Starting Sept. 1, Rice University will implement a tobacco-free policy that restricts smoking and other uses of tobacco to 13 designated outdoor areas on campus.
Rice Policy 839 will enable the university to meet the Cancer Prevention and Research Institute of Texas’ (CPRIT) tobacco-free requirement for all buildings in which $25,000 or more of CPRIT-funded research is conducted.
“Since Rice receives large grants from CPRIT, we are obligated to comply, and we’re in a good position to do so because of our ongoing efforts to provide a healthier campus environment for students, faculty and staff,” Vice President for Administration Kevin Kirby wrote in a campuswide email Aug. 29.
Rice’s current policy, updated in 2010 to comply with a city ordinance, prohibits smoking in university-owned or leased buildings and vehicles and at open-air athletic events and recreational facilities. The current policy permits smoking outside in areas that are at least 25 feet from entryways, exits, wheelchair ramps serving as entries or exits, outdoor air intakes or operable windows.
“To comply with the CPRIT regulations, we are expanding that policy to all forms of tobacco products, including snuff and chewing tobacco as well as cigarettes, cigars and pipes,” Kirby said. “The administration spent a lot of time and effort selecting locations for the Designated Tobacco-Use Areas because we wanted all buildings on campus to be within a five-minute walk from these areas.
“We also wanted to minimize exposure to secondhand smoke, so most of the designated areas are not adjacent to intersections or along major pathways. We did not place smoking areas inside the Academic and Central quads or near the Barbara and David Gibbs Recreation and Wellness Center,” Kirby said.
The approved locations are marked with a sign that reads “Designated Tobacco-Use Area” and will eventually have tents above them for protection from rain and sun.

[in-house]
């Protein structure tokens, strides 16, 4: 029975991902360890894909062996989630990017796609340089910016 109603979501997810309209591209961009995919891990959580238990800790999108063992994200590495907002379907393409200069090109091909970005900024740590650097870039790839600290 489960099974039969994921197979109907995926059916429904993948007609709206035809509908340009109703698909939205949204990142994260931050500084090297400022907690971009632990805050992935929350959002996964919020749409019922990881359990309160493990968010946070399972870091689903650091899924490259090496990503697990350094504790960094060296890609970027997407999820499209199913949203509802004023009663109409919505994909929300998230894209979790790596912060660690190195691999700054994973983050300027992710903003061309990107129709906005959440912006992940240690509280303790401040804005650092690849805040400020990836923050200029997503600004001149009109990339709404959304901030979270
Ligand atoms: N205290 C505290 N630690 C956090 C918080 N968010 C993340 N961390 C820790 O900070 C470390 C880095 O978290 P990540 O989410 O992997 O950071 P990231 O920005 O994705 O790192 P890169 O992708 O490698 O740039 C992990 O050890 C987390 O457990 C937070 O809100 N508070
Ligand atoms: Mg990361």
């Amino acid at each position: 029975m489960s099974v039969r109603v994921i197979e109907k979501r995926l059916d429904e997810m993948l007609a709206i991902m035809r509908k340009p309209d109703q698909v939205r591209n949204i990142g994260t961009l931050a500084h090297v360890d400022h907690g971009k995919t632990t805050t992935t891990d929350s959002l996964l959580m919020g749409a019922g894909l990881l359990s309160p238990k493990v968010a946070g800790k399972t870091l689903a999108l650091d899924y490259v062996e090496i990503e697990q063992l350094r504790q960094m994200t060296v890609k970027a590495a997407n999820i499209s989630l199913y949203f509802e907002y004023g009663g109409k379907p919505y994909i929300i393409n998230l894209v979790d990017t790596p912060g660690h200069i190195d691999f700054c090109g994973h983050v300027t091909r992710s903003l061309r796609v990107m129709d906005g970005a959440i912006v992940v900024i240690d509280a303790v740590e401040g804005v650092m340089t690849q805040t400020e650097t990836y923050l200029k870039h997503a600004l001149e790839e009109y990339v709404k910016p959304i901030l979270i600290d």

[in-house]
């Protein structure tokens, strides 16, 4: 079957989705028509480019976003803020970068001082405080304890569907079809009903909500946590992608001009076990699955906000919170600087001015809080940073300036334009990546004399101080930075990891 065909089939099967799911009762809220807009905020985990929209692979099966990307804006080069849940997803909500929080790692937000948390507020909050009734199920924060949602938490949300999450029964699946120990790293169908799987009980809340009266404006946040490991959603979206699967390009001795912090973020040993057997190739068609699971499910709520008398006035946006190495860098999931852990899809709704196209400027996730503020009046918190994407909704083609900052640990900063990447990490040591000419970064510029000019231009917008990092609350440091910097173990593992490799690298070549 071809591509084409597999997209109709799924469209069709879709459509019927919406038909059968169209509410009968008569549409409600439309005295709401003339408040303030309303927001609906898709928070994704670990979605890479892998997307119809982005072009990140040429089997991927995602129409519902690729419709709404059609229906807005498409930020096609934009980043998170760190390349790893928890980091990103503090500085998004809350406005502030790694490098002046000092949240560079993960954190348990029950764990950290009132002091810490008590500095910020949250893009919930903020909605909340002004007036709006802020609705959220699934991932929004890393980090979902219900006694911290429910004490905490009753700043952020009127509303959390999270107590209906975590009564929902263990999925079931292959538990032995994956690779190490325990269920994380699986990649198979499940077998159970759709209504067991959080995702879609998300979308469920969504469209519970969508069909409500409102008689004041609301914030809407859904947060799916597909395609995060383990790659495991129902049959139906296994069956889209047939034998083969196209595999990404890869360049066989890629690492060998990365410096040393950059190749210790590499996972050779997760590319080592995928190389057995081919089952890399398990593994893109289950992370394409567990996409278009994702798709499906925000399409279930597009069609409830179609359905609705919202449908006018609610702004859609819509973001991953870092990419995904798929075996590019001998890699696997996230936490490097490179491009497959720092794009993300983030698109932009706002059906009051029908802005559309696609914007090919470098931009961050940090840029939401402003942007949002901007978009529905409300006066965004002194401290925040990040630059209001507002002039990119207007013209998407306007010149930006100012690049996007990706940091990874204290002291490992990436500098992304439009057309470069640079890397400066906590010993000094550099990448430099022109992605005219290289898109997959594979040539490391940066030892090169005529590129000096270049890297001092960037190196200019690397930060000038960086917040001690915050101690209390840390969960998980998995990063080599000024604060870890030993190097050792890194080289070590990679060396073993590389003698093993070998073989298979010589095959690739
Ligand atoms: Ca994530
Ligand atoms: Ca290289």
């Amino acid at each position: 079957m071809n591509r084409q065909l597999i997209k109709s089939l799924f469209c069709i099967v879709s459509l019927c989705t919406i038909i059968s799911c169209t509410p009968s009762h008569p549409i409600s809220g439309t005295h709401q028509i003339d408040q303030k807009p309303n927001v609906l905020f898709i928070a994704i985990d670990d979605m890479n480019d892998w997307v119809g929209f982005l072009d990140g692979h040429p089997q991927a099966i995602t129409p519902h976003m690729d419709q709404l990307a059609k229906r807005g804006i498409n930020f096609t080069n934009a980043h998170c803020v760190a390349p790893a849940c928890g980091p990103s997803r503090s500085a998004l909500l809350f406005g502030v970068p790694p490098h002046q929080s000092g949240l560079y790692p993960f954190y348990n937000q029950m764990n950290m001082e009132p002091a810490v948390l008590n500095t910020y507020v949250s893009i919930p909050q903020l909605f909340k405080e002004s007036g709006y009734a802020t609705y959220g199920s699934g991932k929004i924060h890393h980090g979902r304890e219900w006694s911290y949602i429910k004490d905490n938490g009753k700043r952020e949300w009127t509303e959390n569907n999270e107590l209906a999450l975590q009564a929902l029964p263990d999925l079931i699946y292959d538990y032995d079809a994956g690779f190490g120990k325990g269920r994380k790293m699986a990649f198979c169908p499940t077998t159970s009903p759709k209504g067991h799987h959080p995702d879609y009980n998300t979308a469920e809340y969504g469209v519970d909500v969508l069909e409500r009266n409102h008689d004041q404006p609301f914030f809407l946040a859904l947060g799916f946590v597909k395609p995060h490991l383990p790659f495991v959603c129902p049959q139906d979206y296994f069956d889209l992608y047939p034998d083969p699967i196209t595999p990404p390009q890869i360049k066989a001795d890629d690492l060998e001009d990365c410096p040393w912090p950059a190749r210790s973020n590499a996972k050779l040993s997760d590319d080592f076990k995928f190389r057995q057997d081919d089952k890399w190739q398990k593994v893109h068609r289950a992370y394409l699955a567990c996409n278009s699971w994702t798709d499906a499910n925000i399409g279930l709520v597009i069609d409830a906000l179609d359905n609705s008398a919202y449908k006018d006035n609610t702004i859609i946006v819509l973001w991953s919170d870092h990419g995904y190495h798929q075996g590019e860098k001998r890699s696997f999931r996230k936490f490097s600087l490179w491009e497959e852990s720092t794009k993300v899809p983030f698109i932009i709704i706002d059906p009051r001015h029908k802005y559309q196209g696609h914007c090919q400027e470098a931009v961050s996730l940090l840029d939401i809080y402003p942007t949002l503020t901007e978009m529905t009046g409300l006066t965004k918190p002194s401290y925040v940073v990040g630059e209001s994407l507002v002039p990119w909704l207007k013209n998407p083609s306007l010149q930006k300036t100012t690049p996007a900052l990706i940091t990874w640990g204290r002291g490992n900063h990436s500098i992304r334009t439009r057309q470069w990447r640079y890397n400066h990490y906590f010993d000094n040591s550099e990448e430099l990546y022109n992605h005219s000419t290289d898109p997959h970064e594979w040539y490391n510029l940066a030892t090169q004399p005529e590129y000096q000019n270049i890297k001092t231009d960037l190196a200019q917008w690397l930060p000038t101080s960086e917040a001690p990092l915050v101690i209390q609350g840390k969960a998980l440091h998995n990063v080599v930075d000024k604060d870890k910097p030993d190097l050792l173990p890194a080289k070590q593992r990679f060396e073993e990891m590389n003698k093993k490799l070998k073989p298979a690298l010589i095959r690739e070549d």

Littering the campus with the remains of tobacco products or other related waste product is also prohibited by the new policy. The policy, FAQs and a map of the Designated Tobacco-Use Areas can be found at rice.edu/tobacco-free.
Kirby said the restriction on the use of tobacco products on campus is consistent with the university’s other wellness initiatives. “For example, we’re offering a variety of programs, including weight control and skin-cancer screening, and we’ve eliminated copayments for generic medications for chronic conditions like hypertension and diabetes,” he said.
Faculty and staff can learn more about those programs at http://people.rice.edu/Wellness.aspx.
“It’s worth noting that the trend in higher education is toward adopting absolute bans on smoking and other tobacco use,” Kirby said. More than 700 college campuses have already taken steps in that direction, and the Associated Press recently reported that bans are being considered at approximately half of the campuses across the country as more and more evidence indicates the significant health risks of tobacco use and secondhand smoke.
According to the Centers for Disease Control and Prevention (CDC), tobacco use remains the single largest preventable cause of disease, disability and death in the U.S. Despite all the information about the dangers, 443,000 Americans still die of smoking or exposure to secondhand smoke each year.
“We realize that quitting can be very difficult, so we have made smoking-cessation programs available for free to students and employees,” Kirby said. “The long-term goal is to provide a tobacco-free, healthy campus environment.”
Kirby encouraged people who smoke or chew tobacco to check out the tips and resources compiled by the CDC at www.cdc.gov/tobacco/data_statistics/fact_sheets/cessation/quitting/index.htm.
For more information on the smoking-cessation programs available at Rice, employees and students can visit http://quitsmoking.rice.edu. Students can also take advantage of the smoking-cessation program offered through Rice’s Wellness Center at http://wellbeing.rice.edu/freshstart/.
Questions and comments can be directed to Dan Fu, director of planning and projects, at firstname.lastname@example.org or 713-348-6088.